An Elderberry Borer?
Hi Bugman,
We saw this beetle flying across our garden. It’s alive and well, also very active and colourful! It appears to be an Elderberry long-horn beetle or Elderberry Borer. It was caught in Harbour Grace, Newfoundland, Canada. Do you know if it’s native to this region? Great website! Thanks,

Hi Steve,
This is an Elderberry Borer, Desmocerus palliatus, and it is a local species for your locale.

What's That Bug? does not endorse extermination

beautiful male eastern hercules beetle-I finally found one!
Hey bugman,
I thought I would share with you these photos of the male eastern hercules beetle i found at work here in Seymour, Tennessee (Knoxville area). I have wanted to find one of these for the longest time. Im so happy I finally did. they certainly are nice insects. It feels pretty weird when he crawls on me. this is the biggest beetle i have ever seen in this area. Anyway I hope you enjoy the images as much as I enjoy coming back to your site every day. blessings,
Michael Davis

Hi Michael,
We are thrilled to have your excellent photo posted to our website, but we are even more thrilled that your long awaited ambition to find an Eastern Hercules Beetle, Dynastes tityus, has been realized.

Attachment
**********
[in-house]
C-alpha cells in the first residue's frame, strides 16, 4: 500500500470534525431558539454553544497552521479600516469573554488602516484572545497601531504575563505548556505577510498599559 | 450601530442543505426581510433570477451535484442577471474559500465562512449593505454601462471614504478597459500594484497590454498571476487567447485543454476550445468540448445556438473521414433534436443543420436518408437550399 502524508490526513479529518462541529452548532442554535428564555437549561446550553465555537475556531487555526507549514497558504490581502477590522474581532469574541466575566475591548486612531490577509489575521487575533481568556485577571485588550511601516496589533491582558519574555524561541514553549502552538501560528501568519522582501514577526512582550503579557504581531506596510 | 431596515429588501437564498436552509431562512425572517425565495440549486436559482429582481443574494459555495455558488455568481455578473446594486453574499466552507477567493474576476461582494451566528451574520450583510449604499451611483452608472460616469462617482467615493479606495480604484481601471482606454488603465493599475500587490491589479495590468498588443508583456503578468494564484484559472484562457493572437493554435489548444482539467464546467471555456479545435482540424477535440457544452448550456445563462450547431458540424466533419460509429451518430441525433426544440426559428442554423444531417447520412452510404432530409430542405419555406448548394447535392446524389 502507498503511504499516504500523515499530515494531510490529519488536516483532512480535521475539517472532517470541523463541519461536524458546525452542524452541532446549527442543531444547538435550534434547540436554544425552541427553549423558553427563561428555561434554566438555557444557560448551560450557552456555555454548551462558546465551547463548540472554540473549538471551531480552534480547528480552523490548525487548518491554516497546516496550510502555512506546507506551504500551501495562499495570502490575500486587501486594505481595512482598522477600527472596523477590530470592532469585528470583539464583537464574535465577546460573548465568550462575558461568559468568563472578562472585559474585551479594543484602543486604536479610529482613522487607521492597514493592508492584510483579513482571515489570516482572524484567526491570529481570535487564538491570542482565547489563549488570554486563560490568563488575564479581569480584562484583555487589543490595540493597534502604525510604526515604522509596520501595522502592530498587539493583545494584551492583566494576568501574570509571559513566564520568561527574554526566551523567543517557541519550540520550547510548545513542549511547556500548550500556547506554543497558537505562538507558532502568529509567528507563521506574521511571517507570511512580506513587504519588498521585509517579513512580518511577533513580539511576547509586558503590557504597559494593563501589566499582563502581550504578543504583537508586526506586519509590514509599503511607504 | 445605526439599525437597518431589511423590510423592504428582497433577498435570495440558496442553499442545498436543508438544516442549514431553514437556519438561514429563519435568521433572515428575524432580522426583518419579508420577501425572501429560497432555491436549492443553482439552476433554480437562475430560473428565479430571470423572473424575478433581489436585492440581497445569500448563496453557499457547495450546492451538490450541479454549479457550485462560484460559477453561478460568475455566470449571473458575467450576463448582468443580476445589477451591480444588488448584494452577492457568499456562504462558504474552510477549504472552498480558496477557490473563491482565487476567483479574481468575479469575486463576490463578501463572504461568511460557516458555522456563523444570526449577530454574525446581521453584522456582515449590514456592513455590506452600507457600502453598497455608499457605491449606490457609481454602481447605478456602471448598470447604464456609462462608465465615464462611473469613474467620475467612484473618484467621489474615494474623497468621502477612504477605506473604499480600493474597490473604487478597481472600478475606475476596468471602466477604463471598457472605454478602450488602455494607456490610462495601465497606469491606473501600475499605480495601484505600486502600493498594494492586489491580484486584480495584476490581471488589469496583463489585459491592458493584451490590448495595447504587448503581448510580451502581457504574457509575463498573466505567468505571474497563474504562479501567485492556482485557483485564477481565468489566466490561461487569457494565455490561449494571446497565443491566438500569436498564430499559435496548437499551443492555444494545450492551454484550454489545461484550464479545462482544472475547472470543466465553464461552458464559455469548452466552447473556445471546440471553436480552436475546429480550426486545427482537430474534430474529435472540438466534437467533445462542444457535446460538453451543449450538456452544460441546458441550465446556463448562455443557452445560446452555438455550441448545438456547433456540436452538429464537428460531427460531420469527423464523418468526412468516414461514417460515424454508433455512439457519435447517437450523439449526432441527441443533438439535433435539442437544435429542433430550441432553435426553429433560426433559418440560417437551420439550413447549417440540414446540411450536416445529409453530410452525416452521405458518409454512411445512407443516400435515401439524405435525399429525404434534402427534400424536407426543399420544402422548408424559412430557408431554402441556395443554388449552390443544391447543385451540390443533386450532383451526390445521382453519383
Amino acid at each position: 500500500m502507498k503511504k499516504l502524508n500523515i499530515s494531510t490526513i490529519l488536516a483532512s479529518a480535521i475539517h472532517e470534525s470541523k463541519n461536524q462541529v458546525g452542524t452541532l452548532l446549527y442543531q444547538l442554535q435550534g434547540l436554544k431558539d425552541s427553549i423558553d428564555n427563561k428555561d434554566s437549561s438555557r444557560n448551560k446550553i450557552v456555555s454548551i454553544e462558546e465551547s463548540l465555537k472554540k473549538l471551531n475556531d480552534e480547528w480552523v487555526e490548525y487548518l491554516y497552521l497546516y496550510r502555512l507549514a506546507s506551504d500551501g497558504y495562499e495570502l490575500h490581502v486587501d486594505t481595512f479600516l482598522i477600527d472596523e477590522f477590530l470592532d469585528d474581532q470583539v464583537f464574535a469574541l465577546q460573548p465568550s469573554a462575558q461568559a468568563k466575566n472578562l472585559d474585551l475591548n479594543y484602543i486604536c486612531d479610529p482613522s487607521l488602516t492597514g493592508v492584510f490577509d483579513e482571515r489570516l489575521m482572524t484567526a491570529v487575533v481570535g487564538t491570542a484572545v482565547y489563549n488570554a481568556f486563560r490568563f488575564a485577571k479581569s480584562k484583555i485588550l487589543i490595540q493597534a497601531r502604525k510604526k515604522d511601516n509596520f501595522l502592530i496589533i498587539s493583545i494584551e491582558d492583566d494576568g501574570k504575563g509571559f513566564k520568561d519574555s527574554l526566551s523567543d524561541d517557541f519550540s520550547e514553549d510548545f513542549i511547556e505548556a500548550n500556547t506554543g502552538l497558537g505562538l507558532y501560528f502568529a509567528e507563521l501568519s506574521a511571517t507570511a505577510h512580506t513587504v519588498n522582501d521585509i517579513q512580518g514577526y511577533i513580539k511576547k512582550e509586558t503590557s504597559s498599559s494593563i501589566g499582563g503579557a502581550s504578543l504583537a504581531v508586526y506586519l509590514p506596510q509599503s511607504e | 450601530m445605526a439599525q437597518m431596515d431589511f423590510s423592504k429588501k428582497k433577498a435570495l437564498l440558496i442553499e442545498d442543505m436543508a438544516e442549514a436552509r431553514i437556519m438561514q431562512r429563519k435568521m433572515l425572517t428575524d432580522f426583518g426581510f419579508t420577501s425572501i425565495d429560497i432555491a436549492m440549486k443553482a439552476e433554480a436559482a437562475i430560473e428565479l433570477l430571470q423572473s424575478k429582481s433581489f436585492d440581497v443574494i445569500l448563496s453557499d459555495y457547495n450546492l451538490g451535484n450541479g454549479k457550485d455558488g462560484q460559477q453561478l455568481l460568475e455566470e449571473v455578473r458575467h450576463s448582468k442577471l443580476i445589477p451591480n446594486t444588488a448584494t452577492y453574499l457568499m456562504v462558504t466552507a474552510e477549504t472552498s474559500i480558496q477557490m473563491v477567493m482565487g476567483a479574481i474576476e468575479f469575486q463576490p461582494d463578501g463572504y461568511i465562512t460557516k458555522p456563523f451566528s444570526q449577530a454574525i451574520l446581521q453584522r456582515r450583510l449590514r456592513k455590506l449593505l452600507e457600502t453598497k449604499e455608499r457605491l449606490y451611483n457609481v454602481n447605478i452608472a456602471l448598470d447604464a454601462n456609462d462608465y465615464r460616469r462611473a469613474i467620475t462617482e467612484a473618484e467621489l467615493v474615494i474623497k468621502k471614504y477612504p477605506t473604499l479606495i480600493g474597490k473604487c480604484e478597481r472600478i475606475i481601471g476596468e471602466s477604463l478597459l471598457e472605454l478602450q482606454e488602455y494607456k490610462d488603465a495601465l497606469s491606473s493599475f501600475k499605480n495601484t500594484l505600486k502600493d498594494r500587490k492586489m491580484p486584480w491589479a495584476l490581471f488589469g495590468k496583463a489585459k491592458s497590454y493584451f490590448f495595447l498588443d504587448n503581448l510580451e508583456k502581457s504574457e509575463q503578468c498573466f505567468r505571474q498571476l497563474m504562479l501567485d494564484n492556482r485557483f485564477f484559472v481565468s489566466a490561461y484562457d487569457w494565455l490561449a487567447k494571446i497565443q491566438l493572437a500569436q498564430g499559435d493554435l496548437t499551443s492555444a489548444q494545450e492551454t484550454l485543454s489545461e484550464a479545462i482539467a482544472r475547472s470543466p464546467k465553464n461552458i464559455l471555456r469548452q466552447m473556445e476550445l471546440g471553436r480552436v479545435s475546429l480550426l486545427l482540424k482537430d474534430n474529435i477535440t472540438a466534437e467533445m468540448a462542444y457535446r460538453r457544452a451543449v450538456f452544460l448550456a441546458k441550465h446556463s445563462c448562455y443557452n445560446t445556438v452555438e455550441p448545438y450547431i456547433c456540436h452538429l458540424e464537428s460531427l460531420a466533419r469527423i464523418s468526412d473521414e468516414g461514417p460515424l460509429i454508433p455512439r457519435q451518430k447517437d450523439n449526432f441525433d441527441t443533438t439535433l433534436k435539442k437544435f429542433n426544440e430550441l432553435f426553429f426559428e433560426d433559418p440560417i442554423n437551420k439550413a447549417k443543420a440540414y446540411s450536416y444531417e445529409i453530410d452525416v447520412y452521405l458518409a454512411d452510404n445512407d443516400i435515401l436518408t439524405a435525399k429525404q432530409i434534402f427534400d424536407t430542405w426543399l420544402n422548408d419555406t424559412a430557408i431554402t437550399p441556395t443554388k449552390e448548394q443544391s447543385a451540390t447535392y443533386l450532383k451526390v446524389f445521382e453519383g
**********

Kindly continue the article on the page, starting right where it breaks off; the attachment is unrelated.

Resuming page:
Hello Daniel,
Thanks for your answer, i found another one in the garden its the same as the first one but different collour, is it the same?? and the moth on the wall is that one of the catarpilar’s it was 5 cm Kind regards

Hi Again Jeannette,
Your moth is unrelated to your caterpillar. This is a Poplar Hawk Moth, Laothoe populi, and you can read about it on the UK Moth site. In the future, please limit your identification requests to one species per email as it makes our archiving and posting process difficult if multiple species are included together.

What's That Bug? does not endorse extermination

large caterpillar found in our yard near Charleston SC
attached please find a photo of the largest caterpillar my husband and I have ever seen. Any ideas what it is and what we should feed it or where we should put it to feed itself? thanks,